bare. If only the harvest is removed, the quantity of elements removed is normally so
small that it could be supplemented by allowed inputs as published in the organic
regulations.
It is important to have an understanding of nutrient cycles. The following is of
extreme importance, and if maintained, will promote the more complex cycles:

Carbon cycle
   •   Carbon is the most important element in biological systems.
   •   It is the cornerstone of all cellular structures in living organisms.
   •   0,03% of the earth’s atmosphere consist of carbon dioxide (CO2 )
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   •    The sea contains 60% more CO2 than the atmosphere.
   •    Plant and microbe cells contain 40-50% carbon.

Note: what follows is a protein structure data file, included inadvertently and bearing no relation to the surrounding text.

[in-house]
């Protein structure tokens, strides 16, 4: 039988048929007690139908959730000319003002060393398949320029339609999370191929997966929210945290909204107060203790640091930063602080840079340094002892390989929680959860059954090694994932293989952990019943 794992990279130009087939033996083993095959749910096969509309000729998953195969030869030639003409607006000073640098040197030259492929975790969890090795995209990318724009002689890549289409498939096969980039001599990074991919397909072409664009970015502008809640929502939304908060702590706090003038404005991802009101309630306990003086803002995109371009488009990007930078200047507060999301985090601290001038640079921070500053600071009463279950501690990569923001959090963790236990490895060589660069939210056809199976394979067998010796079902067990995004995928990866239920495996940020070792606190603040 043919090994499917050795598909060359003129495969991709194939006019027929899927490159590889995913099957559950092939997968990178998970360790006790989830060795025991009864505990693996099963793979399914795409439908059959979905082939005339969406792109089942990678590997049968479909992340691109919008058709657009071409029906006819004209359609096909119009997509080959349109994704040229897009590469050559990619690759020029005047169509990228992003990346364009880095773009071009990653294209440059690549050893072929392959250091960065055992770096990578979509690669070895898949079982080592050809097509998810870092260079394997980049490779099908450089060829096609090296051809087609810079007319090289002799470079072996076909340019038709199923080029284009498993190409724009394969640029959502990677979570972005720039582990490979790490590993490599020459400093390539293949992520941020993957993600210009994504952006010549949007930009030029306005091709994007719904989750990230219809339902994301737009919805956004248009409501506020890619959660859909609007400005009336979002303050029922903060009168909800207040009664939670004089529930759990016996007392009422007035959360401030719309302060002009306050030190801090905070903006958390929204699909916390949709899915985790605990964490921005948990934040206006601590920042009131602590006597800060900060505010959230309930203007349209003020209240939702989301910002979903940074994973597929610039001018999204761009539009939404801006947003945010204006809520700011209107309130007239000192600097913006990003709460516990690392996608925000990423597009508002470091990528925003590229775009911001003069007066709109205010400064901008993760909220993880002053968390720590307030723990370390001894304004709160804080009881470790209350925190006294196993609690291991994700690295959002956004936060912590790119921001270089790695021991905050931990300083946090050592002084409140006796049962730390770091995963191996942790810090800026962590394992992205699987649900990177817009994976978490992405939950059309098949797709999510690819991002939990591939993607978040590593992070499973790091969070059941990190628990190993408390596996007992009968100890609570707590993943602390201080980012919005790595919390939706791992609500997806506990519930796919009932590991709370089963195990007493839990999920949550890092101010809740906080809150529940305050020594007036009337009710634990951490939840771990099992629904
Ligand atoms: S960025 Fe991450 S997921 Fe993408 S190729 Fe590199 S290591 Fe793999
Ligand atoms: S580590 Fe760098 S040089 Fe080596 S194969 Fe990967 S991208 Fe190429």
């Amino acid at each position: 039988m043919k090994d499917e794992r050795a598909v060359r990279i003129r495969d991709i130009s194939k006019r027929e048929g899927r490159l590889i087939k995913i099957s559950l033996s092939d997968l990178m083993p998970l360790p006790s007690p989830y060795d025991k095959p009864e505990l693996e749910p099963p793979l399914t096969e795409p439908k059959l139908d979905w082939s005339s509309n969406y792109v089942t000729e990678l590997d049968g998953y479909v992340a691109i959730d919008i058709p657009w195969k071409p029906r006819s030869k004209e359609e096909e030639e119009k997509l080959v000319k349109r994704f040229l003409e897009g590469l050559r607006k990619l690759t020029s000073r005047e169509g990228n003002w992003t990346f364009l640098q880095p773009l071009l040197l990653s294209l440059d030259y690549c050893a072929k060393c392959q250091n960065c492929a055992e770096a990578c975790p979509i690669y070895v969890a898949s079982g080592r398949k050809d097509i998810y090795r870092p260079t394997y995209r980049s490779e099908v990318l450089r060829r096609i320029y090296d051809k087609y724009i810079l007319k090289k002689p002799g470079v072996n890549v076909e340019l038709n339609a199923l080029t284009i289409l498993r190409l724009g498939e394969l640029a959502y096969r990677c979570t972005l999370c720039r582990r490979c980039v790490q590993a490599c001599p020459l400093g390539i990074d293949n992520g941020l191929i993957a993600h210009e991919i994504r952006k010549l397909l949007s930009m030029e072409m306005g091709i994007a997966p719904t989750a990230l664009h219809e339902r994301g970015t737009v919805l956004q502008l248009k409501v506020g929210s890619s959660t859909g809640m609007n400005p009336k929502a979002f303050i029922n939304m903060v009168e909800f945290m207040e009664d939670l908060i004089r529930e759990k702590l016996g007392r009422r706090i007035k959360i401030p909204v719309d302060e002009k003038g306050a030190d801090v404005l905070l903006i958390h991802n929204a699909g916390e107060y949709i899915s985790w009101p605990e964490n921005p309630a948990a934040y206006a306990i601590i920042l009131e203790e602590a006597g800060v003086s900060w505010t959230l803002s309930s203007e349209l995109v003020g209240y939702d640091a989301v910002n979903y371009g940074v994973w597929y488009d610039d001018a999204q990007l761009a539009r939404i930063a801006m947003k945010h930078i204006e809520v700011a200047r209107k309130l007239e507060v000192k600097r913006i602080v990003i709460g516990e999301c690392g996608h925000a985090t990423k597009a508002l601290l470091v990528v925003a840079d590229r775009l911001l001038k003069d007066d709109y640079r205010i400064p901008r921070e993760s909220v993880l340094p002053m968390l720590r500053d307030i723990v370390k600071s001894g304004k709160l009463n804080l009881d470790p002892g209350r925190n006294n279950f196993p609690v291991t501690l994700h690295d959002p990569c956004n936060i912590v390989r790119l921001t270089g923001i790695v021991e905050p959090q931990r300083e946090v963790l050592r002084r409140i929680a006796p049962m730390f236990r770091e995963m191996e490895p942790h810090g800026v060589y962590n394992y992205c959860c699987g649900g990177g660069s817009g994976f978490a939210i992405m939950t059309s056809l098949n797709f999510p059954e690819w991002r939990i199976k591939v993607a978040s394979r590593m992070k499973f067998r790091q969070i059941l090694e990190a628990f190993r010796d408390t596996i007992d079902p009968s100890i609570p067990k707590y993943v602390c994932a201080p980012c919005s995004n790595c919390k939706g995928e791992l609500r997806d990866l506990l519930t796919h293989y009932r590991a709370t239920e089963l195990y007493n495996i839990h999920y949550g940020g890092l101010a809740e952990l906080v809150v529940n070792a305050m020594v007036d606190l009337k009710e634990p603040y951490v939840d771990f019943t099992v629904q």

•    Plants fix atmospheric CO2 through photosynthesis as carbon in plant cells.
   •    Humans and animals get their carbon from plants.
   •    With the plant or animal dying, carbon is broken down to humus.
   •    Humus serves as a long term organic source of carbon and nitrogen for m.o.s
   •    is the main factors in humus breakdown is:
                The level of organic matter in the soil
                Tilling practice
                Temperature
                Humidity
                pH
                Aeration

Nitrogen cycle
   •    79% of the atmosphere is nitrogen (N2).
   •    The atmosphere above 1 Ha soil contains 74 000 ton N2.
   •    N2 is unavailable to most organisms because of its threefold link.
   •    M.o.s. uses N2 and converts it to ammonium (NH4) or nitrate (NO3), which
        can be utilized by plants (nitrogen fixing).
   •    150 – 200 million tons nitrogen are used annually by plants.
   •    Only 10% is due to fertiliser. The remaining 90% is produced by nitrogen